“As an Indigenous Nation occupying this territory, time immemorial, we have a deep understanding and appreciation for the importance of working together as a community to support the health-care needs of our people and our neighbours. A team based and unfettered network of service provision allows Kwikwetlem First Nation the ability to directly address the needs of our Indigenous community, with cultural integrity, while working as a more meaningful contributor to the broader Fraser northwest communities.”

Claire MacLean, chief executive officer, SHARE Family & Community Services Society — 

“SHARE Society has long provided support for children, youth, adults and seniors experiencing mental-health challenges. This new funding will enable SHARE to provide urgent outreach counselling services so people can get help quickly, in their moment of need. By working closely with our partners in primary care and public health, SHARE is proud to be part of a community-based solution that wraps services around the needs of the individual patient.”

Fraser northwest primary-care networks

The Fraser northwest region includes Anmore, Balcarra, Coquitlam, Kwikwetlem First Nation, New Westminster, Port Coquitlam, Port Moody and Qayqayt First Nation. These communities have a combined population of 315,000, which is expected to grow to 366,622 in 2021 and 466,400 in 2041.

Fraser northwest currently has 43 primary-care clinics participating in the primary-care network (PCN) and 355 general practitioners. The new and existing health-care practitioners will work together with existing primary-care professionals as part of a networked, team-based approach to providing care. As part of a rapid-access mental-health program, up to five clinical counsellors will be funded to provide services seven days a week across the region in partnership with SHARE Family & Community Services Society, a local community agency.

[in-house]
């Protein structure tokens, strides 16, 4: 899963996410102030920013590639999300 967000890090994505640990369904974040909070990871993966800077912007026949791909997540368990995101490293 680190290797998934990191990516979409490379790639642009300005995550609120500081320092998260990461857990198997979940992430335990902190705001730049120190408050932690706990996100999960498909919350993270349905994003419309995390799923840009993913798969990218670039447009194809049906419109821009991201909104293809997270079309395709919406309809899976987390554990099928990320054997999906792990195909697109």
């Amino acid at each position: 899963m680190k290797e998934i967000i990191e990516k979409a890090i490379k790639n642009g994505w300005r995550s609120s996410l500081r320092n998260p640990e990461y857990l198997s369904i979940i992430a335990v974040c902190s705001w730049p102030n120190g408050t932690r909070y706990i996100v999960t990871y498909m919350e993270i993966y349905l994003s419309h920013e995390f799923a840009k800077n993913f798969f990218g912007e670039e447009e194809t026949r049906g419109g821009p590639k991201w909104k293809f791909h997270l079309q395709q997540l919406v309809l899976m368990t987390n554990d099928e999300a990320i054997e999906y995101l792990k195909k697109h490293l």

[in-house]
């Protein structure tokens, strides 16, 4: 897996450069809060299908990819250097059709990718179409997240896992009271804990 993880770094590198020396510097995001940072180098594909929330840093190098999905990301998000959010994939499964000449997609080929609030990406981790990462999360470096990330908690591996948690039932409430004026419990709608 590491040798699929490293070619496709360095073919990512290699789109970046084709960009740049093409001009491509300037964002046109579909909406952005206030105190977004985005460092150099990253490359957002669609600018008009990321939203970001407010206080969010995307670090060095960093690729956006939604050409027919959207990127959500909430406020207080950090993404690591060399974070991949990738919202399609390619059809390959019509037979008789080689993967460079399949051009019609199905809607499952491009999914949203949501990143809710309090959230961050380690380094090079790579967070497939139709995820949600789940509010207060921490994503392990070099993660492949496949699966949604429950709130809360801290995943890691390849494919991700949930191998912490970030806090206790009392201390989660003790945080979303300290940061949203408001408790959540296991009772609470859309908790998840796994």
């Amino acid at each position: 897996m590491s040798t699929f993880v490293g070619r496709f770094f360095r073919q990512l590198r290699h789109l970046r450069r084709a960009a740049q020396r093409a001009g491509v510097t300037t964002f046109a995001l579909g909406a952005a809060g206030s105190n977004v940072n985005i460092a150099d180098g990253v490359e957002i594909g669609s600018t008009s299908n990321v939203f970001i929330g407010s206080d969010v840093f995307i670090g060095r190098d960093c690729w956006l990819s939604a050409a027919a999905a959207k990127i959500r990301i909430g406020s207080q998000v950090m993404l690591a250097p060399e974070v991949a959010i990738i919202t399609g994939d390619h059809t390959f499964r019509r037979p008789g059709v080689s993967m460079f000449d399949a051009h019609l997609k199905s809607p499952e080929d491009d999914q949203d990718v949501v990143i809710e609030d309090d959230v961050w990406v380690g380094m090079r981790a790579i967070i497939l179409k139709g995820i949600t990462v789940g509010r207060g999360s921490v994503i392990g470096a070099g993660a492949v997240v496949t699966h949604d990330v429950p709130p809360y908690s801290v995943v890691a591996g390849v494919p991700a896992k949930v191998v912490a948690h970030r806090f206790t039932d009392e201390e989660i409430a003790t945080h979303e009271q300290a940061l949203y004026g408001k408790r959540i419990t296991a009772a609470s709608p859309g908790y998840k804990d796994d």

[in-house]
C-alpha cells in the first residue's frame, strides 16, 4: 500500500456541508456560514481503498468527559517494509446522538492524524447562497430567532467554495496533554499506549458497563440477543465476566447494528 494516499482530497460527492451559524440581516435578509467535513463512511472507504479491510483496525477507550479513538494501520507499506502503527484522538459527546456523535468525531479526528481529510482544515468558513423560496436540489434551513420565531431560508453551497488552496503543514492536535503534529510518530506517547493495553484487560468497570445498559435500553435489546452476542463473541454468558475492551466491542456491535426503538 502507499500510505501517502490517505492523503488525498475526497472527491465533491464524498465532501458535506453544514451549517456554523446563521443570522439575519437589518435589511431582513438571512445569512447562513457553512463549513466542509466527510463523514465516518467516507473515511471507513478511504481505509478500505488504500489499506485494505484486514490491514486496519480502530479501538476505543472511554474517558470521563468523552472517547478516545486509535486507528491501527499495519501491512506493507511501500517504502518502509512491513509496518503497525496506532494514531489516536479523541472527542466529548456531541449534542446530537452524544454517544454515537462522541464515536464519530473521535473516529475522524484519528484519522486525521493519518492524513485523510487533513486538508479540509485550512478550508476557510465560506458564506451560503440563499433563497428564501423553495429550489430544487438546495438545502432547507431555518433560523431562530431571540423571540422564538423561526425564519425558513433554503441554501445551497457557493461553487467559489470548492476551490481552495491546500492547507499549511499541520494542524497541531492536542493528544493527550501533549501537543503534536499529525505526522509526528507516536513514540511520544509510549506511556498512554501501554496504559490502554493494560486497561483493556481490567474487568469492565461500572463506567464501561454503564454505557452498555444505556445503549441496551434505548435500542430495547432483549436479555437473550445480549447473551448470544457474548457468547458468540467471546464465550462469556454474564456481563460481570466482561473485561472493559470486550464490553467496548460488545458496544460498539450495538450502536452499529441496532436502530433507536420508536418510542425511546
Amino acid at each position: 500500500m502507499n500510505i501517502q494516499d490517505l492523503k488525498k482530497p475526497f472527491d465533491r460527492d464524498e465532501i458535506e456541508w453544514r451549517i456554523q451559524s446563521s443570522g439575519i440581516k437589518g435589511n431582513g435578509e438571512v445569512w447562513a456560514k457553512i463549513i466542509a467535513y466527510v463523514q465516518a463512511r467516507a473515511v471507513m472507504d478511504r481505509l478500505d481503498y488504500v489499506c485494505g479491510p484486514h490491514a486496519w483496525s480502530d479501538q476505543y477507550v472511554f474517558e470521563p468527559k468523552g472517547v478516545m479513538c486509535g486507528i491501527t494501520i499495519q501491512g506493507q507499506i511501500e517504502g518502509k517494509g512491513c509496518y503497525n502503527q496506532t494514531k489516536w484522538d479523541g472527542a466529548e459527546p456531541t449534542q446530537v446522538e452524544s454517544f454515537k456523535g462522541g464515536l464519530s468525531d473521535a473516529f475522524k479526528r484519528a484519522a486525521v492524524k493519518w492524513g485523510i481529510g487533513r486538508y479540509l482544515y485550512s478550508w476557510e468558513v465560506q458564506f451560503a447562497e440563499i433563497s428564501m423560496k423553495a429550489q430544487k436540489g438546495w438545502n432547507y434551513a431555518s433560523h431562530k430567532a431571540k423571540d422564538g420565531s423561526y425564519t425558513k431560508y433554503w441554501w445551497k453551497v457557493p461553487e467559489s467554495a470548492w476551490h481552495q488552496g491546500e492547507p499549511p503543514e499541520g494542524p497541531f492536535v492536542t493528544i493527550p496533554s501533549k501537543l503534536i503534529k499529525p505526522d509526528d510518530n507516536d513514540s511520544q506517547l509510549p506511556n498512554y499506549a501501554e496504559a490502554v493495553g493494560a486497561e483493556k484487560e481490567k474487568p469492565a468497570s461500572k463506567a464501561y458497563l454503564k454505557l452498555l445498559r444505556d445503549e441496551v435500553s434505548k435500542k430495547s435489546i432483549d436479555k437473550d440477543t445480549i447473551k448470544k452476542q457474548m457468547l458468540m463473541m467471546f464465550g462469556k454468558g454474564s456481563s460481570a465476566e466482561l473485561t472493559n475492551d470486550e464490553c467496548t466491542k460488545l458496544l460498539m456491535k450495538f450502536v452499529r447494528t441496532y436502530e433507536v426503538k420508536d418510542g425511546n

New resources being allocated to the specific four PCNs in the Fraser northwest region include:

New Westminster PCN

  • Three new general practitioners, four new nurse practitioners, 5.5 new registered nurses and one clinical pharmacist

North Coquitlam, Port Moody, Anmore and Belcarra PCN

  • Three new general practitioners, two new nurse practitioners, 10 new registered nurses and one clinical pharmacist

Port Coquitlam PCN

  • Two new general practitioners, two new nurse practitioners, 7.5 new registered nurses and one clinical pharmacist

Southwest and Southeast Coquitlam PCN

  • Four new general practitioners, four new nurse practitioners, nine new registered nurses and one clinical pharmacist

Resources supporting Kwikwetlem First Nation

  • Weekly sessions for a family physician to provide maternity and sexual health care on-reserve and ensure transitions between local providers when needed for members of Kwikwetlem First Nation.
  • 1.5 support workers to provide care on-reserve and ensure transitions between local providers when needed.
  • The plan also includes ensuring access to home-health and public-health services on the reserve for the patients who require it.
  • All services will be in partnership with Kwikwetlem First Nation and in a culturally safe environment.